Ida Rolf Was Studying Yoga Decades Before The Beatles Discovered the Maharishi Mahesh Yogi

Beatles and Maharishi

Long before Michael Murphy and George Leonard coined the term “human potential movement’ in 1965¹ and The Beatles met Maharishi Mahesh Yogi in August 1967 Ida Rolf, Ph.D. was interested in the development of human potential. In addition to osteopathy and homeopathy one of the biggest influences on Rolf’s understanding of the human body was yoga. Throughout the 1920s she participated in a group that practiced yoga asanas and held meetings and lectures in Nyack, New York with American yogi, Pierre Bernard. Rolf has this to say in her 1978 book Ida Rolf Talks About Rolfing® and Physical Reality.

His father had been a tantric and he was brought up as a tantric. He had spent most of his childhood in India. In tantric families, boys of seven years of age are taken from their families, put into another home of the same culture grade, and are brought up with the other family. In Hindu tantric families, through the centuries, the basis of the boys’ education was the Tantras—the five Indian sacred books. These they had to learn by rote, which is something like the mental equivalent of doing five hundred cartwheels.²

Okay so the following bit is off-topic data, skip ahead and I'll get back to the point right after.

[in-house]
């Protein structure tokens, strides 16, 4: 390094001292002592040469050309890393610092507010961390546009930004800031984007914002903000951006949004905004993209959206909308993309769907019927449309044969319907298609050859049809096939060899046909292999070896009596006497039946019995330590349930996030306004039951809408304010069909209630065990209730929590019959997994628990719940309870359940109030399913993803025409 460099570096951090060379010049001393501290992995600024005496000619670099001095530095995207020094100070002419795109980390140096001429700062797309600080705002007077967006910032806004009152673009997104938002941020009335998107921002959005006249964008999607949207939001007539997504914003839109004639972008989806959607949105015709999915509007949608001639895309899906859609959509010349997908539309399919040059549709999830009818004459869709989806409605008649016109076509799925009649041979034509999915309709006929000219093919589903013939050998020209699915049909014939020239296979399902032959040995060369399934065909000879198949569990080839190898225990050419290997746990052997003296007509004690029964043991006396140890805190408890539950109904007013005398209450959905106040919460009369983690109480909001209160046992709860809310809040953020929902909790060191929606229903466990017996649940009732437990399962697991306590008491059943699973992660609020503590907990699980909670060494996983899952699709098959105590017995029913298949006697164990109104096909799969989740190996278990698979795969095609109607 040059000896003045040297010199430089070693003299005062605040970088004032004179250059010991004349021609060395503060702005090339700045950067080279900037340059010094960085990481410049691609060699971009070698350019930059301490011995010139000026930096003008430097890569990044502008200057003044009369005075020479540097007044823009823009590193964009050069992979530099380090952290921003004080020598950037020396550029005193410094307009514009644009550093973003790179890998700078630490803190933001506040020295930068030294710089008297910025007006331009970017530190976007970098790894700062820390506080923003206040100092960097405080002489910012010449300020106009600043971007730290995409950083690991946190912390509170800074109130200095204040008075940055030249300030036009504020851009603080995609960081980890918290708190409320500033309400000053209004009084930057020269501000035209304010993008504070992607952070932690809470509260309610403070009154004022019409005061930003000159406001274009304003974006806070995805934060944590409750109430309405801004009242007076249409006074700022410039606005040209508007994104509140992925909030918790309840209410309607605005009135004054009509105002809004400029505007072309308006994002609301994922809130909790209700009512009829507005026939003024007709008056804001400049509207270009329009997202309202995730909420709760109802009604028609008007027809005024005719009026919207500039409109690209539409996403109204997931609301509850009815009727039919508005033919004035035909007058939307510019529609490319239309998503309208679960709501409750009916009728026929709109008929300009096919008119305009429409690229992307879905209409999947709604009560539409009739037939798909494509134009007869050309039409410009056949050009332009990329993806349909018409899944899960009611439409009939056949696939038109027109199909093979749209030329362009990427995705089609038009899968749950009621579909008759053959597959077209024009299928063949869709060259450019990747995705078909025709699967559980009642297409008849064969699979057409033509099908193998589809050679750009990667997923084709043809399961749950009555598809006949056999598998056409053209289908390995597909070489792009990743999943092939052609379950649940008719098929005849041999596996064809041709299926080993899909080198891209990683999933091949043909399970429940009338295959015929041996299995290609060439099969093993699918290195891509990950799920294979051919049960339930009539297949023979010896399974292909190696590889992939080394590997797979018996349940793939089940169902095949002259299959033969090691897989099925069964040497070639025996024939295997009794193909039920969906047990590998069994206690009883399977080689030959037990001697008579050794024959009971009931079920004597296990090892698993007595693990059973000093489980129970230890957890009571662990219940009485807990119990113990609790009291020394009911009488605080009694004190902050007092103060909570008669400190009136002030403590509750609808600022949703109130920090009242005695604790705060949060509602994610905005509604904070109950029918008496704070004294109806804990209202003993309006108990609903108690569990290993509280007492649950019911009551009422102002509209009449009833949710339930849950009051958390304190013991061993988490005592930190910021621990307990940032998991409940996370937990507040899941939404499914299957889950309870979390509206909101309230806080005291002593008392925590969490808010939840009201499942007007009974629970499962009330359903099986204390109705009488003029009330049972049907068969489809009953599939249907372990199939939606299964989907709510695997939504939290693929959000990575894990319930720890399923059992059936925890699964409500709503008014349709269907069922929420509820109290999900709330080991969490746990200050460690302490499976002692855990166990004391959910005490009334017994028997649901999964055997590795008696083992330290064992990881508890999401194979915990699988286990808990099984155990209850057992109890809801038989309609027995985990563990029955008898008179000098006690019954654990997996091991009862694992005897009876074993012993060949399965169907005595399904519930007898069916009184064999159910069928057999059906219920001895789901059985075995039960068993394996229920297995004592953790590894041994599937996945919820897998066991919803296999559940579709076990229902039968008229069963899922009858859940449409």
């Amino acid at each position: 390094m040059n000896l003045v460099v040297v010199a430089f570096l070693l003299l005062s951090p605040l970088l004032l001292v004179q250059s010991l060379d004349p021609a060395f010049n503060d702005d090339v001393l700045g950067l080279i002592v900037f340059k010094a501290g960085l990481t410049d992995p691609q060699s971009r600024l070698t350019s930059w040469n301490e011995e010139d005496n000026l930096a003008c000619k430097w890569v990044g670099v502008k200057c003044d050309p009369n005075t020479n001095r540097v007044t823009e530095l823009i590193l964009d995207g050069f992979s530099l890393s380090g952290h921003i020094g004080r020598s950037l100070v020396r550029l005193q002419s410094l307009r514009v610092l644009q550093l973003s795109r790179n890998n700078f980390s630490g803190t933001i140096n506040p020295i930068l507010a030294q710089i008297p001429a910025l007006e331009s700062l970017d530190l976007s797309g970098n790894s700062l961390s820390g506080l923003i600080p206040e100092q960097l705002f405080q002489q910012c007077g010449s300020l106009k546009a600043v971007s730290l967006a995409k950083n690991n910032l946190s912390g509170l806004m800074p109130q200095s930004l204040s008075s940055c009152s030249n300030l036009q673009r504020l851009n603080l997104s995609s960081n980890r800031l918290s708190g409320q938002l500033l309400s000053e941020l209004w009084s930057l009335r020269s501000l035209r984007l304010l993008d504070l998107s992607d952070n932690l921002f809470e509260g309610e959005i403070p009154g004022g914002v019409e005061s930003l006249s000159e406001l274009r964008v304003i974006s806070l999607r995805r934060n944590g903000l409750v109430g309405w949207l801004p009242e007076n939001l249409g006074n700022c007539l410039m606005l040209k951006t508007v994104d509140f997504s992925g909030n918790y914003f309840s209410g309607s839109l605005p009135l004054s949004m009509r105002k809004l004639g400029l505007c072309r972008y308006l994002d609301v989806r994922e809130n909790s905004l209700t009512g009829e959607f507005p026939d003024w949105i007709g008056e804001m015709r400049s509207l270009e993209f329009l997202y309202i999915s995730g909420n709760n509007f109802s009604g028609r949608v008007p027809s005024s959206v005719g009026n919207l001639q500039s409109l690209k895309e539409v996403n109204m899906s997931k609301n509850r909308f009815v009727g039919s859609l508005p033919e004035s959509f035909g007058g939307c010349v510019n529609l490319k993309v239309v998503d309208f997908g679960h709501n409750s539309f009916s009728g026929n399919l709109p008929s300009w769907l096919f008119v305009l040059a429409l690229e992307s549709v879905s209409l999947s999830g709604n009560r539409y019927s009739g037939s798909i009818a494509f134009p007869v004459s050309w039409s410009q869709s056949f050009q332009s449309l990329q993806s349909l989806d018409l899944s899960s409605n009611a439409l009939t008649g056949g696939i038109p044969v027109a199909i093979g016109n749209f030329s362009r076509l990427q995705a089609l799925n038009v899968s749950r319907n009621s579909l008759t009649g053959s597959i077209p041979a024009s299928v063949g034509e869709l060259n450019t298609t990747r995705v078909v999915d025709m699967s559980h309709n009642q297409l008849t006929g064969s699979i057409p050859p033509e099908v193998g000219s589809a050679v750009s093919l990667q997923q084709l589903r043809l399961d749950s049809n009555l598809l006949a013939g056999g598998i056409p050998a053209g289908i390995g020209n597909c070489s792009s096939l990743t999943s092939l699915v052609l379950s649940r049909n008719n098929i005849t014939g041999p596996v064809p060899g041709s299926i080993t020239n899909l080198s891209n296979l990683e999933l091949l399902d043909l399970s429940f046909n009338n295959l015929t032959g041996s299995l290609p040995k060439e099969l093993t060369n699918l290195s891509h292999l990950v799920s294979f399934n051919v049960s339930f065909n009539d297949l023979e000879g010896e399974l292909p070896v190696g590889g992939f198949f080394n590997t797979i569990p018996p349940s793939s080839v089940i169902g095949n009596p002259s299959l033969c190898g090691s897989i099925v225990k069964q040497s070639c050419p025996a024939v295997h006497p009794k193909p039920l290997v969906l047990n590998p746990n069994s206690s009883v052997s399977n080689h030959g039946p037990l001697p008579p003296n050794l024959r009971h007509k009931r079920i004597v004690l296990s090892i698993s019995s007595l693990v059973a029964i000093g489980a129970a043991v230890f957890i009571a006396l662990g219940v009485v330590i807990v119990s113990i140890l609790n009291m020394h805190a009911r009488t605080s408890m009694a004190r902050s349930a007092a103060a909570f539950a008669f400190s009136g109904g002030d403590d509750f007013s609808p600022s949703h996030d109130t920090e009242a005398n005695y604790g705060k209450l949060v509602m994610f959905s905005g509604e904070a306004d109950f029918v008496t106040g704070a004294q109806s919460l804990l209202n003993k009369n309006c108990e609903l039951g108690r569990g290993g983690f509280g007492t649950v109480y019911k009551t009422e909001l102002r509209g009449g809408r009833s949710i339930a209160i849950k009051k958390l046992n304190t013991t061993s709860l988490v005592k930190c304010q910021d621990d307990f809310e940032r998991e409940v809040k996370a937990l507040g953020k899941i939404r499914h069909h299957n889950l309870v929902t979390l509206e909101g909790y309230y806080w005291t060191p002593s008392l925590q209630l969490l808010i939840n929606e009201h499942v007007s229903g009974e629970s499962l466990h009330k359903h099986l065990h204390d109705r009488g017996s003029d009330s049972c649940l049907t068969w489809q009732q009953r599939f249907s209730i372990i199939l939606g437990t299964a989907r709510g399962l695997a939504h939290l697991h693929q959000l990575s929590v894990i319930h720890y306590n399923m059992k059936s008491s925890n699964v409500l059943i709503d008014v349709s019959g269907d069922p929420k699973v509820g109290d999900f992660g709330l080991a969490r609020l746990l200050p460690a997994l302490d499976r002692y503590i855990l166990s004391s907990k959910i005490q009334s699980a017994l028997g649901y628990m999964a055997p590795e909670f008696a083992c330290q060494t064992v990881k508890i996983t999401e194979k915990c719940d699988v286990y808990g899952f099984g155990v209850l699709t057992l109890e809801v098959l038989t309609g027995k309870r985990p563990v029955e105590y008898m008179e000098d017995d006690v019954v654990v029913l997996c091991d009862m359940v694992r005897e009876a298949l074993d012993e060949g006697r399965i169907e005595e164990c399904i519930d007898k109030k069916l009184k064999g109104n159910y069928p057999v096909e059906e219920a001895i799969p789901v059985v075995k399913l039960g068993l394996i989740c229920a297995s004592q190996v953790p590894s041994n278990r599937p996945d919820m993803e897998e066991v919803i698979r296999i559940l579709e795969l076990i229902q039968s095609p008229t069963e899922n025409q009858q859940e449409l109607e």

I believe Rolf is referring to Sylvais Hamati here, a Syrian-Indian, who Bernard met at the age of thirteen in Lincoln, Nebraska. Hamati was an accomplished Tantric yogi and he and Bernard traveled together from the late 1880s into the early 1900s. Bernard made his first dynamic splash into public view on the front-page of the New York Times on January 29, 1898. “He had given a public demonstration of his Kali-mudra or ‘death trance’ to a group of physicians in San Francisco, during which he seems to have successfully slowed his vital functions sufficiently to mimic death.³”

Bernard capitalized on this publicity becoming known as “The Hypnotist Dr. Bernard” and quite a famous personality in the San Francisco American Yogi Pierre BernardBay Region before he left the area around the time of the 1906 earthquake. He published what is likely the first Tantric publication in the United States, the International Journal of the Tantrik Order.

By 1909 Bernard was in New York City and had emerged as a successful teacher of yoga. With the help of New York’s elite, including Mrs. William K. Vanderbilt, in 1919 Bernard moved to a 73 acre estate in Upper Nyack, New York. It was here where Rolf met and trained with Bernard in the 1920s.

Robert Love has just published a biography of Bernard titled The Great Oom: The Improbable Birth of Yoga in America, a name modeled after “Omnipotent Oom” given to Bernard by the local press after reported accusations of such things as “wild Oriental music and women’s cries, but not those of distress.” 4
I refer you to Love’s lively biography for more details about Bernard’s life.